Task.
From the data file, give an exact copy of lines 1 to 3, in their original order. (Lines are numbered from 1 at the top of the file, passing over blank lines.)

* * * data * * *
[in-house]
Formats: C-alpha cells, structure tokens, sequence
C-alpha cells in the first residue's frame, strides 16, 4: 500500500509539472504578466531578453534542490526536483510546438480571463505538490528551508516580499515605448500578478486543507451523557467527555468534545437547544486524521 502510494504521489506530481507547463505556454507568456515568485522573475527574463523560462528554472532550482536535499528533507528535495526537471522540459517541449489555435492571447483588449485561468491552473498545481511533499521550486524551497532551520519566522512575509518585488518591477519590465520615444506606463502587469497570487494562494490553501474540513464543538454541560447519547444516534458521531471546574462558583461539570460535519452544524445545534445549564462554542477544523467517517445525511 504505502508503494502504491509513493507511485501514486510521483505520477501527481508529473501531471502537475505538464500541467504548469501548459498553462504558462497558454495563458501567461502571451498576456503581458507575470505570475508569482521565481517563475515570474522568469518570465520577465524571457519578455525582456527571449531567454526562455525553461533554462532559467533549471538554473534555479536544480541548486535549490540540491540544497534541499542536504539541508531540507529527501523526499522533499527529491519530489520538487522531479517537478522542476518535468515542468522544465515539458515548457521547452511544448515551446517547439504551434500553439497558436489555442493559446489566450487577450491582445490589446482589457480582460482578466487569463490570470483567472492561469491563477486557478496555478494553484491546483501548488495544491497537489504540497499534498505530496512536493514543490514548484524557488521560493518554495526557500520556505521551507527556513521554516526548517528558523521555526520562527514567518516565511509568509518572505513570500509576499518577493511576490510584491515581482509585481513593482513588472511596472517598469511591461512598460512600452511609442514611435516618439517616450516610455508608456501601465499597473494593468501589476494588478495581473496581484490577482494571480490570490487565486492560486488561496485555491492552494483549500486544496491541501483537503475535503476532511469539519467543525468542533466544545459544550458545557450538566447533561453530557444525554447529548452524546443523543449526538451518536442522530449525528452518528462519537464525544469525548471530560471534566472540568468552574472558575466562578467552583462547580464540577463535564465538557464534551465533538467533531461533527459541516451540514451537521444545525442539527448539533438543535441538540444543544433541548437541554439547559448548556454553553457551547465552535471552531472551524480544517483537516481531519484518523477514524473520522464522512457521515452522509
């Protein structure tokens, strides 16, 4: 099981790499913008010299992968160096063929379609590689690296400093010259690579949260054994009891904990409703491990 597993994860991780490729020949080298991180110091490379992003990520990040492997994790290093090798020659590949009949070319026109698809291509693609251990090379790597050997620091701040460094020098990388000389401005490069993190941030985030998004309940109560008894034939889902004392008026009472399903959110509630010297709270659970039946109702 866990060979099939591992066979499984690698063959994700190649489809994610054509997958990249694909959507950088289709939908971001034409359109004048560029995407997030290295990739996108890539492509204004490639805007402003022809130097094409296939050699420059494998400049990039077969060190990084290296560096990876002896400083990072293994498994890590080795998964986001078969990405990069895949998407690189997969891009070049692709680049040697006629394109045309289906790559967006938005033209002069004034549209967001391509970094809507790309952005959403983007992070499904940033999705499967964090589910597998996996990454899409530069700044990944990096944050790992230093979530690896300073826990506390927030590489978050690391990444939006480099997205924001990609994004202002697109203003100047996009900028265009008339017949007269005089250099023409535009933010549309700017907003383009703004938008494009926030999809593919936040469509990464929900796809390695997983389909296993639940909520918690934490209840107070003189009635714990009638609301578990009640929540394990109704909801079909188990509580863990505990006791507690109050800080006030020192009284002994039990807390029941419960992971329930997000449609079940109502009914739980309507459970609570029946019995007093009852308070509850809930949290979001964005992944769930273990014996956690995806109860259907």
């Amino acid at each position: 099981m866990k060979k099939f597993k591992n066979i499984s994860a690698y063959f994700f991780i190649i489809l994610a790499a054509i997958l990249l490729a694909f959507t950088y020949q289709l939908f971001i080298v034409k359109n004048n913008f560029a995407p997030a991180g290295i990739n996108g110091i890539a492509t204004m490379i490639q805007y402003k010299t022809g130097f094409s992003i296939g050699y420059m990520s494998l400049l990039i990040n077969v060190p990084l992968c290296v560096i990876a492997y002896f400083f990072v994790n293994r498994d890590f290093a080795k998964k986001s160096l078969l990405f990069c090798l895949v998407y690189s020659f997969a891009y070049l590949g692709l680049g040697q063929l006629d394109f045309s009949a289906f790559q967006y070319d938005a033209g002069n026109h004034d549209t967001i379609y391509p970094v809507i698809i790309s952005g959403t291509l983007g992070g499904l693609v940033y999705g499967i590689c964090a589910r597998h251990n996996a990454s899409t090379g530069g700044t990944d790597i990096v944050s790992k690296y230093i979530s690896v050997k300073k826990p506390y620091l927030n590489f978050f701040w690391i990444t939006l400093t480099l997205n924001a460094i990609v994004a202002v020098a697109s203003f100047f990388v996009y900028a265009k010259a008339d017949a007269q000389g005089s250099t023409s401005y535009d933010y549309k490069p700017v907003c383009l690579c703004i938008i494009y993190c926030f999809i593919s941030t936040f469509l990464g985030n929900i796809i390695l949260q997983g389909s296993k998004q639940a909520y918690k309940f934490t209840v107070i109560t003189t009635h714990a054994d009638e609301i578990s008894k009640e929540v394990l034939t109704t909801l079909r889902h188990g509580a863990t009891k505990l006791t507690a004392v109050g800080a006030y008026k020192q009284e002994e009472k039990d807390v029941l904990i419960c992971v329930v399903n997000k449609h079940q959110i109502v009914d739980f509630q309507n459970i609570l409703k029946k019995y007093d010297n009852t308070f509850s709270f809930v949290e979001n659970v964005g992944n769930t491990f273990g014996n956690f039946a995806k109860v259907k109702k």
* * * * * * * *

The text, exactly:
[in-house]
Formats: C-alpha cells, structure tokens, sequence
C-alpha cells in the first residue's frame, strides 16, 4: 500500500509539472504578466531578453534542490526536483510546438480571463505538490528551508516580499515605448500578478486543507451523557467527555468534545437547544486524521 502510494504521489506530481507547463505556454507568456515568485522573475527574463523560462528554472532550482536535499528533507528535495526537471522540459517541449489555435492571447483588449485561468491552473498545481511533499521550486524551497532551520519566522512575509518585488518591477519590465520615444506606463502587469497570487494562494490553501474540513464543538454541560447519547444516534458521531471546574462558583461539570460535519452544524445545534445549564462554542477544523467517517445525511 504505502508503494502504491509513493507511485501514486510521483505520477501527481508529473501531471502537475505538464500541467504548469501548459498553462504558462497558454495563458501567461502571451498576456503581458507575470505570475508569482521565481517563475515570474522568469518570465520577465524571457519578455525582456527571449531567454526562455525553461533554462532559467533549471538554473534555479536544480541548486535549490540540491540544497534541499542536504539541508531540507529527501523526499522533499527529491519530489520538487522531479517537478522542476518535468515542468522544465515539458515548457521547452511544448515551446517547439504551434500553439497558436489555442493559446489566450487577450491582445490589446482589457480582460482578466487569463490570470483567472492561469491563477486557478496555478494553484491546483501548488495544491497537489504540497499534498505530496512536493514543490514548484524557488521560493518554495526557500520556505521551507527556513521554516526548517528558523521555526520562527514567518516565511509568509518572505513570500509576499518577493511576490510584491515581482509585481513593482513588472511596472517598469511591461512598460512600452511609442514611435516618439517616450516610455508608456501601465499597473494593468501589476494588478495581473496581484490577482494571480490570490487565486492560486488561496485555491492552494483549500486544496491541501483537503475535503476532511469539519467543525468542533466544545459544550458545557450538566447533561453530557444525554447529548452524546443523543449526538451518536442522530449525528452518528462519537464525544469525548471530560471534566472540568468552574472558575466562578467552583462547580464540577463535564465538557464534551465533538467533531461533527459541516451540514451537521444545525442539527448539533438543535441538540444543544433541548437541554439547559448548556454553553457551547465552535471552531472551524480544517483537516481531519484518523477514524473520522464522512457521515452522509